No matter how good your website is, you need it to be found. The days when designers could game the system with keyword spamming are long gone, and good riddance. Humans aren’t searching for repeated keywords, they’re searching for a piece of advice, a crucial fact, or a quality product. Search engines therefore should—and fortunately do—prioritize useful pages in order to be useful to users.
Let’s look at several “human friendly” changes you can make to your site that will lead to better rankings.
Use an SEO plugin, especially if you’re adding content
Even if you’ve done thorough keyword research with tools such as Google Keyword Planner or Answer the Public, a good SEO plugin can help you turn those keywords into pages and posts that search engines love. Most of them use a “traffic light”—red, yellow, green—rating system to rate how well each portion of your page matches up with SEO best practices and helps you rank for the keyword(s) you’ve entered. Some also rate your page for readability.
And speaking of readability…
Write for humans, not for search engines
Counterintuitive as it might seem, search engines like text that has the kind of flow humans like to read. This is because the algorithm has been designed to prioritize what’s useful and reject what has been artificially designed to attract their attention. Good writing won’t have stilted paragraphs crammed full of keywords, and good writing is more useful to the reader.
Make sure your titles and snippets are good descriptions
Another place to use good writing is in page titles and meta tags. When you look at search engine results, there’s a short paragraph of text under each title. This paragraph is referred to as a snippet, or for a more technical vibe, metadata.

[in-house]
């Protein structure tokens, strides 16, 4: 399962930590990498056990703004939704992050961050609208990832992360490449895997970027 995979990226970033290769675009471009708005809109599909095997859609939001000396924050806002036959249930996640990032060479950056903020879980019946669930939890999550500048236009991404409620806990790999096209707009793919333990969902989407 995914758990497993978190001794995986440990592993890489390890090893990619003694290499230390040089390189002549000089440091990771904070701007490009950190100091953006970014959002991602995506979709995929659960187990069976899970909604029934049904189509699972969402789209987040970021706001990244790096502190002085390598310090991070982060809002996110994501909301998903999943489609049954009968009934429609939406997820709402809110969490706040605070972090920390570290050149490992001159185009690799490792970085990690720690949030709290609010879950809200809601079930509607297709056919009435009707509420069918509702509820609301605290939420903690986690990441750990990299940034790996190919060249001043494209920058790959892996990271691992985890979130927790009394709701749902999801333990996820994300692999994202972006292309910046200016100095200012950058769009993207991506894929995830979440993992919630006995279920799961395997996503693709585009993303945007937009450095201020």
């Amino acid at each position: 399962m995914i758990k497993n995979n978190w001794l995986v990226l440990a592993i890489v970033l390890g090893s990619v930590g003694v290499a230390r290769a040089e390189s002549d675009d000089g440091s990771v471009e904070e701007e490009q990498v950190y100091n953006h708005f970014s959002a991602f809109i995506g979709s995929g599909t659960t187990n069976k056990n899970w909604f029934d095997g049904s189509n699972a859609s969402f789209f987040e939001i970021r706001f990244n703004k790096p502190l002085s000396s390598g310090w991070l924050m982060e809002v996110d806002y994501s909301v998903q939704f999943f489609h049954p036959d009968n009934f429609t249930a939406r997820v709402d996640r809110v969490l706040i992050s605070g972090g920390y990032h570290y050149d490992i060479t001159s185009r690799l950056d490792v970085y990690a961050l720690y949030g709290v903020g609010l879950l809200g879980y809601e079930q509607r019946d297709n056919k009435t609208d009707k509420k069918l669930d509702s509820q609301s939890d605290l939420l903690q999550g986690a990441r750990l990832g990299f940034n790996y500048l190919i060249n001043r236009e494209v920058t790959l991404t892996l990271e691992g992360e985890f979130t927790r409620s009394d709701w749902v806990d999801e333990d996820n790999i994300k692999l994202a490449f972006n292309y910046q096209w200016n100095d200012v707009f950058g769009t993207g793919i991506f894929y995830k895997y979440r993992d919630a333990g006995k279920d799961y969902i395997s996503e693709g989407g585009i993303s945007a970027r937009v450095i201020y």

If you don’t include metadata for the engine to read, it will borrow the first text on your page, which can lead to confusion. Use the snippet to reinforce the marketing message of your page, and if phone calls are one of the main methods of contact for your business, include it there.
Make sure they have keywords, and use the available space
The page title in your snippet should be more than just “Home” or “About Us.” Use a vertical bar character (this one: |) to separate the page title from a section that includes a marketing message.
On the home page, put the name of the business on one said and the massage on the other, like this:
Lucy’s Coffee Shop | Coffee, Food & Atmosphere That Will Make Your Day
On other pages, either include the page title as part of the message, or use two bars:
Lucy’s Coffee Shop | Our Coffee—The Gourmet Brew That Will Make Your Day
Lucy’s Coffee Shop | Our Coffee | The Gourmet Brew That Will Make Your Day
In any title tag (and in your snippet paragraph) use the keyword you want that page to rank for. All this makes your page stand out, tells potential customers exactly what they’re getting, and of course, puts the keyword front and center without playing games.
Make sure you have alt tags for every photo and graphic
Each image on each page should have a description in an alt tag that tells search engines—and more importantly, screen readers for the visually impaired—what is depicted. Search engines greatly prefer pages with tags to those without.
Offer useful information and publish frequently
Search engines based on usefulness love sites that are updated frequently, because they perceive them as more useful to readers. If you use a blog or other regularly updated content to provide advice and information to your audience, it will not only serve them well, but boost your rankings.